But The-Dream is not bourgeois. As much as he has, not much of it seems that important to him. His tastes are expensive but not extravagant, and he’s as invested in giving to others as he is himself. Over the course of a few days he makes multiple generous offers to multiple people. When a manager compliments his Nikes, Dream offers to drive to the outlet mall outside of Atlanta to buy a pair for everyone in the room, because, as he says, “I want you to be fly.” When his ever-present cigar box filled with pricey imports is opened, he offers one to anyone around. And when the website of the Florida resort Dream stays at when working in Miami makes my pupils dilate, he offers to pay for my vacation, saying “If I find out you went down there and didn’t let me pay for it, I’m going to be really upset.”
As nice as it is to be offered lavish gifts, this is not what makes Dream good to be around. He’s one of the funnier people you will ever meet, constantly punchlining conversations and lightening work with gentle ribbing. One night, as Dream works on several projects at once in his studio, his assistant delivers a small cup of lime sherbet at his request. He thanks her and then goes on a five-minute rant about the miracle of sugar while spooning it up. The banter with his studio engineer Pat Thrall—a dead ringer for The Eagles’ Joe Walsh—is so ridiculous it almost seems rehearsed. And during our photoshoot, he points out that the reason his slim T-shirt looks extra slim is because “there’s a piece of cake out there for every hit I’ve made.” That is, no offense to Dream’s physique, a lot of cake.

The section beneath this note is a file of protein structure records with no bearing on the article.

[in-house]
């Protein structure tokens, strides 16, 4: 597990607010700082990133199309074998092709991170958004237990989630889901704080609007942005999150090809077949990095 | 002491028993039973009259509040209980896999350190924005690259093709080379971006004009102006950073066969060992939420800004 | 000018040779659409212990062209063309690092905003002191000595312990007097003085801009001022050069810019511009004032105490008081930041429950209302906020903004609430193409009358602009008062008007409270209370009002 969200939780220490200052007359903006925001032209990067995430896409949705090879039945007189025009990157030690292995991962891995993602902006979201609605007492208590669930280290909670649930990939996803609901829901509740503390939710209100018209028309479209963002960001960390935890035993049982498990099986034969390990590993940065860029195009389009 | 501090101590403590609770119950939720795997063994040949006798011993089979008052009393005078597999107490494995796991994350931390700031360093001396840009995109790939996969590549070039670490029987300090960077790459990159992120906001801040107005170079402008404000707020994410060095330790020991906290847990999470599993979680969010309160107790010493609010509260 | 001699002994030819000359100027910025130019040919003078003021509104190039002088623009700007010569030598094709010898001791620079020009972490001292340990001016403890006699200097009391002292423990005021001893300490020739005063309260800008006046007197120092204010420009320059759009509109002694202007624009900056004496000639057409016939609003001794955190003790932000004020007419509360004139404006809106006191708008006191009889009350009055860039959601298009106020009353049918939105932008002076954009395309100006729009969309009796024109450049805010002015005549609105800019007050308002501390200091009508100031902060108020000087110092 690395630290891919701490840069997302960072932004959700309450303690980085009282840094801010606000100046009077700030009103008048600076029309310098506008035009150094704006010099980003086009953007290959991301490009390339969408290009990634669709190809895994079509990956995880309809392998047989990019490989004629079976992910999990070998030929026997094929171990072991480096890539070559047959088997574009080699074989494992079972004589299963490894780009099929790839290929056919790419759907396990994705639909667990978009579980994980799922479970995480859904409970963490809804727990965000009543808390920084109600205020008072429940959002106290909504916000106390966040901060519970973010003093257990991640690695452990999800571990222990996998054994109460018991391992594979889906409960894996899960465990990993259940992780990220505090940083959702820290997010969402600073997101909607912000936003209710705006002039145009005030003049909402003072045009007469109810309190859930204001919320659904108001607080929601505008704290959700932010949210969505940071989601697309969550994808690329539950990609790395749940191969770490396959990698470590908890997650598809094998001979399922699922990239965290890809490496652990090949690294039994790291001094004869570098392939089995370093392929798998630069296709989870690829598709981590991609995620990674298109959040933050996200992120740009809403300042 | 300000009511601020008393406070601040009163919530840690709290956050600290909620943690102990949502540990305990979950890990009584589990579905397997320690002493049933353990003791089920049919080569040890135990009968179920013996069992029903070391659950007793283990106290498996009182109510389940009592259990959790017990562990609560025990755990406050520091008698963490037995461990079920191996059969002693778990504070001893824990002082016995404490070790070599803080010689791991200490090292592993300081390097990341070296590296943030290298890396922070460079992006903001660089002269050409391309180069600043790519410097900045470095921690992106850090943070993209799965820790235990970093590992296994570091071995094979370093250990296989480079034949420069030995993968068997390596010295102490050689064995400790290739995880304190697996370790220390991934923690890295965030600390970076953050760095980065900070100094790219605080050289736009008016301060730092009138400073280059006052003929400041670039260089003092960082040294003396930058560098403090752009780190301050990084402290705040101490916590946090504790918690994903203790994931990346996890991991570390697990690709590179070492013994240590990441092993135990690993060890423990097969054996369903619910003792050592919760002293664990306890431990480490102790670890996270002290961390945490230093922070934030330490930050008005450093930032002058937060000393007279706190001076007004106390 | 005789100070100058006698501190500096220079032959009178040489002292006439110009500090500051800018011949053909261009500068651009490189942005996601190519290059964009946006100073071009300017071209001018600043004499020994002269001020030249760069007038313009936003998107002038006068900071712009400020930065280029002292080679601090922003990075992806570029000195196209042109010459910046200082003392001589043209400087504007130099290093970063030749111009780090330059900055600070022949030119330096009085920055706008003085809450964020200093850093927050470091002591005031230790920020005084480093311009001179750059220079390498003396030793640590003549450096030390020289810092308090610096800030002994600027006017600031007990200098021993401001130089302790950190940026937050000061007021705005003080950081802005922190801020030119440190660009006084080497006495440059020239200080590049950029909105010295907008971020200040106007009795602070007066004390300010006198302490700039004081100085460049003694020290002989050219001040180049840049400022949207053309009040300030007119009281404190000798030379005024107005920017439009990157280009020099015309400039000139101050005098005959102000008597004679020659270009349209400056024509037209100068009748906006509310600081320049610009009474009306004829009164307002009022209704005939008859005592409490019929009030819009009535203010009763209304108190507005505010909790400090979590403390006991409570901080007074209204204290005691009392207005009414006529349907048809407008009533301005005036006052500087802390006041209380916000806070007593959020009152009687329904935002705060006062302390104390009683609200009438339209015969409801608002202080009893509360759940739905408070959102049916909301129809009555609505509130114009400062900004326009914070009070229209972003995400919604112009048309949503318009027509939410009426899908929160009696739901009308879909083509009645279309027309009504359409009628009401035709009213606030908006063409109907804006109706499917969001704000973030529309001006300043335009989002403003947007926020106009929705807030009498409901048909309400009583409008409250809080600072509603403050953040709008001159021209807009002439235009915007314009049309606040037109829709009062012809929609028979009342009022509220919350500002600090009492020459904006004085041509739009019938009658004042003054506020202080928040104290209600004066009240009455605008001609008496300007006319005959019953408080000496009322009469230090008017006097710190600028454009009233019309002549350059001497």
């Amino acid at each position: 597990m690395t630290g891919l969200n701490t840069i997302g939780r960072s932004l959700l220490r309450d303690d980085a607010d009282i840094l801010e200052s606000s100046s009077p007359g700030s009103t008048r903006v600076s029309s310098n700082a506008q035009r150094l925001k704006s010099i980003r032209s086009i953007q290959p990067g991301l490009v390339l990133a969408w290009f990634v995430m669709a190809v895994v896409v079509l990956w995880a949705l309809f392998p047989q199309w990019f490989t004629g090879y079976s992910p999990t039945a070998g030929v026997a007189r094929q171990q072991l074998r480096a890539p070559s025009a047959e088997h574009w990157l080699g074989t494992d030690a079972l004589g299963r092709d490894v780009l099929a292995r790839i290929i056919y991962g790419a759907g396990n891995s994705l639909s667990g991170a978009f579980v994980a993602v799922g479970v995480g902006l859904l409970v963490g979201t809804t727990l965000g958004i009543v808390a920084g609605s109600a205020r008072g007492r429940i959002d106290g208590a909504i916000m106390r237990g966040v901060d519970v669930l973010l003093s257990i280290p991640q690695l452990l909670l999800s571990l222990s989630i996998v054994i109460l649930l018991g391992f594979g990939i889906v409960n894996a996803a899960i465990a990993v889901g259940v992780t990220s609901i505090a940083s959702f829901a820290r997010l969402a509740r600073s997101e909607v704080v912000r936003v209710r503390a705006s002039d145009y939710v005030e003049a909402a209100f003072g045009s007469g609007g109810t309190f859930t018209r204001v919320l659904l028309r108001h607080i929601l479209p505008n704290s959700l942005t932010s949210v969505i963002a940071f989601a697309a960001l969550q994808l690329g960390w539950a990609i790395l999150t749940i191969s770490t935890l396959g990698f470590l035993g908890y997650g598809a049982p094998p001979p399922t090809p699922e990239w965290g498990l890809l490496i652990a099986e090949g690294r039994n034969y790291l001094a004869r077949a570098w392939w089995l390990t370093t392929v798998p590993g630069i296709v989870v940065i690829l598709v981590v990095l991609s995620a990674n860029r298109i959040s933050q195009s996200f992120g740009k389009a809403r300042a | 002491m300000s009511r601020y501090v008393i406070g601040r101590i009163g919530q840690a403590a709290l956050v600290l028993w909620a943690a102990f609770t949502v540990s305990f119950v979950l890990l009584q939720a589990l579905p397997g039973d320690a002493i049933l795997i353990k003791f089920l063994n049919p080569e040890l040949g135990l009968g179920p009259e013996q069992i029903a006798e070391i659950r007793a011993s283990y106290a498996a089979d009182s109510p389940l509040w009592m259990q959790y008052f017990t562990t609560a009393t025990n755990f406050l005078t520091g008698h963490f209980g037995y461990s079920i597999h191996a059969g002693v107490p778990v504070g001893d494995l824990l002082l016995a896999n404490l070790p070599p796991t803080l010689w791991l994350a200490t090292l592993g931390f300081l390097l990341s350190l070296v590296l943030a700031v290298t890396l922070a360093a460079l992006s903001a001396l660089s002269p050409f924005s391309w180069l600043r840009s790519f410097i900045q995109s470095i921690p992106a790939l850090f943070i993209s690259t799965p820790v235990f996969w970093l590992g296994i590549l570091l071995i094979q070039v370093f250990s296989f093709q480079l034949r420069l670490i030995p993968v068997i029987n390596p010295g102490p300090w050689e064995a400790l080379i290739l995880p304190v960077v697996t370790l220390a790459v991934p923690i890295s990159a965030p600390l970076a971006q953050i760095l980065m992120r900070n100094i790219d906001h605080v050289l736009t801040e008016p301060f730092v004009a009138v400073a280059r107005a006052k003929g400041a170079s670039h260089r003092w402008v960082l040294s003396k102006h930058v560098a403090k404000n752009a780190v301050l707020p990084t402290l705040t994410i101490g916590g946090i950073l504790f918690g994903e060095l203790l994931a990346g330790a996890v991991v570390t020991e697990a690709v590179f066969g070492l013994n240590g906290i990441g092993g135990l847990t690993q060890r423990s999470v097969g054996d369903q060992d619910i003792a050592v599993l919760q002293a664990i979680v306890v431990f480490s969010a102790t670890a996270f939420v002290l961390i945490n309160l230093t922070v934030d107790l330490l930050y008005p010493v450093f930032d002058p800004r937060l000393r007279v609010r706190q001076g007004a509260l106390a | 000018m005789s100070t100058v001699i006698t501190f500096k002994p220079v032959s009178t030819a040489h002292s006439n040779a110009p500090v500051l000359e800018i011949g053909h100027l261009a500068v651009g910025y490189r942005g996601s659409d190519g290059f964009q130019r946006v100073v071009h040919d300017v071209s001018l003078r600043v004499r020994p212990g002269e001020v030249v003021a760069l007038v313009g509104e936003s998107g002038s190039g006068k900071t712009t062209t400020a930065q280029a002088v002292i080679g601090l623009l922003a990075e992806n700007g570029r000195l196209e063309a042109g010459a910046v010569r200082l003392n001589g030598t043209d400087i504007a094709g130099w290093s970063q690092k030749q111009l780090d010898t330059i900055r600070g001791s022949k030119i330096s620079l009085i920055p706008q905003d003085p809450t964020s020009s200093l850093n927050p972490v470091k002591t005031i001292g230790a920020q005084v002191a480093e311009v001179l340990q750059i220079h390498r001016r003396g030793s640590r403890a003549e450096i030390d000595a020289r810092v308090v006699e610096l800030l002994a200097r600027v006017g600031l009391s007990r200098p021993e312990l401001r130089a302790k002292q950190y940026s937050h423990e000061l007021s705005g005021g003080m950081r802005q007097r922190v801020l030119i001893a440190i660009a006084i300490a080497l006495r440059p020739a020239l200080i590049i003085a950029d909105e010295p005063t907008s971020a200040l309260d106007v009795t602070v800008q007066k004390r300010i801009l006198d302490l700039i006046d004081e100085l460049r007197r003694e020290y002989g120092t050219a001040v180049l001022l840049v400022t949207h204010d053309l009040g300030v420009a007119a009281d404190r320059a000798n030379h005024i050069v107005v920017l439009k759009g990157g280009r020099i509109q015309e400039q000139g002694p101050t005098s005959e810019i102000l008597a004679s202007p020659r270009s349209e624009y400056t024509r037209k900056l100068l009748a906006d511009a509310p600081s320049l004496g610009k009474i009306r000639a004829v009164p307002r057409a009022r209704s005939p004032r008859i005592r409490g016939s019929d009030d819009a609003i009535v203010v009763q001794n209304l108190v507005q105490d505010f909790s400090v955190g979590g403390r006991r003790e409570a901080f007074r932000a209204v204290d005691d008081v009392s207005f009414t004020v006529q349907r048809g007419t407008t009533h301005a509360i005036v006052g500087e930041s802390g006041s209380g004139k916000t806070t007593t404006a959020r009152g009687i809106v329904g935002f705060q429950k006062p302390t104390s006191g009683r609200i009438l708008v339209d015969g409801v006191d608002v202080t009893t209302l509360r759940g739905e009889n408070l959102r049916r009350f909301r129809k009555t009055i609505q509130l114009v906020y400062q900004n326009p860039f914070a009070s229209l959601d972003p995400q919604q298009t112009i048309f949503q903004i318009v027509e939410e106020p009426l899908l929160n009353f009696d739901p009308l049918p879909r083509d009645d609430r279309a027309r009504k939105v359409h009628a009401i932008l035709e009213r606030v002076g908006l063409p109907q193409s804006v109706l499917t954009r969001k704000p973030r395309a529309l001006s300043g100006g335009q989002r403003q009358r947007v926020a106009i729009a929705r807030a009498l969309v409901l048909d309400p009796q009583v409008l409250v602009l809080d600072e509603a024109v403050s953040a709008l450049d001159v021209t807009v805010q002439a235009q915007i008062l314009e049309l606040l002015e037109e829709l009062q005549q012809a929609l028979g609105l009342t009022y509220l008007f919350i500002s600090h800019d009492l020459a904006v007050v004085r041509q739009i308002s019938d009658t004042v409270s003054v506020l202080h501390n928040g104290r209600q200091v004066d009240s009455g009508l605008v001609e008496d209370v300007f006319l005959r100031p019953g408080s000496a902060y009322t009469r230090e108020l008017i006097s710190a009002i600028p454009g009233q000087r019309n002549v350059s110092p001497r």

Along with his partner Christopher “Tricky” Stewart and a loyal team of engineers and vocal specialists, The-Dream has built a startling catalog in a very short time. Since getting his first break from Tricky’s brother and fellow producer, Laney Stewart, in 2001 writing songs for boy-group B2K, Dream has made career-defining classics for Beyoncé (“Single Ladies”), Rihanna (“Umbrella”), Fabolous (“Throw It In The Bag”) and J. Holiday (“Bed”). He has forged new identities for established stars like Mariah Carey (“Obsessed,” “Touch My Body”), Jamie Foxx (“Digital Girl”) and Ciara (her entire new album). And he is redefining what Atlanta, R&B and pop will sound like in the 2010s. The words he has so generously written for other artists are now sung by your mother, your little sister, the mailman, rap dudes, the urban woodsman next door, the First Lady and the First Lady’s husband. His hits are HITS, classics, timeless standards for a new era that reach millions without pandering. He’s been able to break barriers of genre in a way that his predecessors couldn’t because of his careful study of Sam Cooke and Lionel Richie and—at least musically—R. Kelly, whose genius will always be inextricably linked to his misdeeds. The-Dream is not someone you like ironically or follow because he might embarrass himself, and the only thing ostensibly “weird” about him is his productivity.